Cancer biomarkers in the field of tea

Cancer Lett. 1997 Mar 19;114(1-2):319-21. doi: 10.1016/s0304-3835(97)04692-2.


Suitable intermediate end-point biomarkers are needed in order to reduce the time and expense associated with cancer chemoprevention studies. Because of the multi-step nature of cancer intermediate biomarkers reflect a continuum of events associated with different stages of disease development, and range from genetic damage linked to cancer initiation, to tumor growth and expansion during disease progression. With tea, experimental evidence points to potential protection at several stages of carcinogenesis including endogenous carcinogen formation, carcinogen activation and detoxification, DNA damage and destabilisation, cell proliferation, neoplastic growth and metastatic spread. If used effectively in tea research, biomarkers should contribute to a better understanding of the possible extent of cancer protection afforded by tea, as well as the putative mechanisms involved and the principal components of tea with prophylactic potential.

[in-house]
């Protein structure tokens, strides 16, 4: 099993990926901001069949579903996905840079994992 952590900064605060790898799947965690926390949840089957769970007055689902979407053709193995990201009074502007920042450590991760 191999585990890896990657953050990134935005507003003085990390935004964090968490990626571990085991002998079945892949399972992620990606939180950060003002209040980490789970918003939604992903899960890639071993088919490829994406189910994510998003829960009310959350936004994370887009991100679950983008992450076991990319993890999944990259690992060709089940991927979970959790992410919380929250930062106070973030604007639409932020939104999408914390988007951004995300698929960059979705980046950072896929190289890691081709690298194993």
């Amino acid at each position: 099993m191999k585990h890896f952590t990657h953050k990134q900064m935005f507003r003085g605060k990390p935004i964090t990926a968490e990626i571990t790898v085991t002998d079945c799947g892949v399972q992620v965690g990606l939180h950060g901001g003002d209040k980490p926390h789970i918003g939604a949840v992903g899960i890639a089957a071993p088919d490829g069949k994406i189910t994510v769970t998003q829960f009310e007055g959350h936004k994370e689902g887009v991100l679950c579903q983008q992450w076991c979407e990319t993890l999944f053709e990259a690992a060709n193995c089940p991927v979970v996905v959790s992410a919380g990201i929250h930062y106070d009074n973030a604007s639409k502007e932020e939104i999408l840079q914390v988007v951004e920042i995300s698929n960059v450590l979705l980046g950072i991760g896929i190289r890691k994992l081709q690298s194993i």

MeSH terms

  • Biomarkers, Tumor*
  • Humans
  • Neoplasms / diagnosis*
  • Neoplasms / prevention & control*
  • Tea*


  • Biomarkers, Tumor
  • Tea